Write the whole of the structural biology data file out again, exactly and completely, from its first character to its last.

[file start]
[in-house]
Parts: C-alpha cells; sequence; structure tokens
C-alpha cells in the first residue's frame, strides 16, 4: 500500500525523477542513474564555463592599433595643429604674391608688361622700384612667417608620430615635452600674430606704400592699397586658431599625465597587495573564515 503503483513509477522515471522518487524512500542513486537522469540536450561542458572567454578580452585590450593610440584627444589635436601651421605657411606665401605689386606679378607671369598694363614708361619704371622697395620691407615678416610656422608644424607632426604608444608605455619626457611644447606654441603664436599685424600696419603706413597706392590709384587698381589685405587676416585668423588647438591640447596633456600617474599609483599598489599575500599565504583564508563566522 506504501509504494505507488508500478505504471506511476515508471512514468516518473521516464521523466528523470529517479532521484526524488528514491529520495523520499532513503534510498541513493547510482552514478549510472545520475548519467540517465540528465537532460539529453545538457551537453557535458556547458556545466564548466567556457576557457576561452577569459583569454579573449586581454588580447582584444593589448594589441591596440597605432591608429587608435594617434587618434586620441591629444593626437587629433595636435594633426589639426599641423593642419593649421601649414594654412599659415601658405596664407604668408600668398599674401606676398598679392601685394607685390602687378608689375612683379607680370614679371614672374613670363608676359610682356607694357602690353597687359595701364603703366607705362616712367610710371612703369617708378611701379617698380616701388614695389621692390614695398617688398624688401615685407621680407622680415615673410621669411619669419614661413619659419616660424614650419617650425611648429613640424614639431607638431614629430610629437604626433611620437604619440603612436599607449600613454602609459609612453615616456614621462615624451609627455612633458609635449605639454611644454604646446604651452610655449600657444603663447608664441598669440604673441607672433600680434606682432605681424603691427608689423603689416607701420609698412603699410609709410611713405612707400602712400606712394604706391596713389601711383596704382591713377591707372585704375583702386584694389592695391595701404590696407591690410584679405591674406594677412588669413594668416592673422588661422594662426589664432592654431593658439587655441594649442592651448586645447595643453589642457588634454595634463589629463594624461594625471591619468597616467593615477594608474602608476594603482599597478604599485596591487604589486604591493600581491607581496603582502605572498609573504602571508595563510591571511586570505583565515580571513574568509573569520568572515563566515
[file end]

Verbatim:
[in-house]
Parts: C-alpha cells; sequence; structure tokens
C-alpha cells in the first residue's frame, strides 16, 4: 500500500525523477542513474564555463592599433595643429604674391608688361622700384612667417608620430615635452600674430606704400592699397586658431599625465597587495573564515 503503483513509477522515471522518487524512500542513486537522469540536450561542458572567454578580452585590450593610440584627444589635436601651421605657411606665401605689386606679378607671369598694363614708361619704371622697395620691407615678416610656422608644424607632426604608444608605455619626457611644447606654441603664436599685424600696419603706413597706392590709384587698381589685405587676416585668423588647438591640447596633456600617474599609483599598489599575500599565504583564508563566522 506504501509504494505507488508500478505504471506511476515508471512514468516518473521516464521523466528523470529517479532521484526524488528514491529520495523520499532513503534510498541513493547510482552514478549510472545520475548519467540517465540528465537532460539529453545538457551537453557535458556547458556545466564548466567556457576557457576561452577569459583569454579573449586581454588580447582584444593589448594589441591596440597605432591608429587608435594617434587618434586620441591629444593626437587629433595636435594633426589639426599641423593642419593649421601649414594654412599659415601658405596664407604668408600668398599674401606676398598679392601685394607685390602687378608689375612683379607680370614679371614672374613670363608676359610682356607694357602690353597687359595701364603703366607705362616712367610710371612703369617708378611701379617698380616701388614695389621692390614695398617688398624688401615685407621680407622680415615673410621669411619669419614661413619659419616660424614650419617650425611648429613640424614639431607638431614629430610629437604626433611620437604619440603612436599607449600613454602609459609612453615616456614621462615624451609627455612633458609635449605639454611644454604646446604651452610655449600657444603663447608664441598669440604673441607672433600680434606682432605681424603691427608689423603689416607701420609698412603699410609709410611713405612707400602712400606712394604706391596713389601711383596704382591713377591707372585704375583702386584694389592695391595701404590696407591690410584679405591674406594677412588669413594668416592673422588661422594662426589664432592654431593658439587655441594649442592651448586645447595643453589642457588634454595634463589629463594624461594625471591619468597616467593615477594608474602608476594603482599597478604599485596591487604589486604591493600581491607581496603582502605572498609573504602571508595563510591571511586570505583565515580571513574568509573569520568572515563566515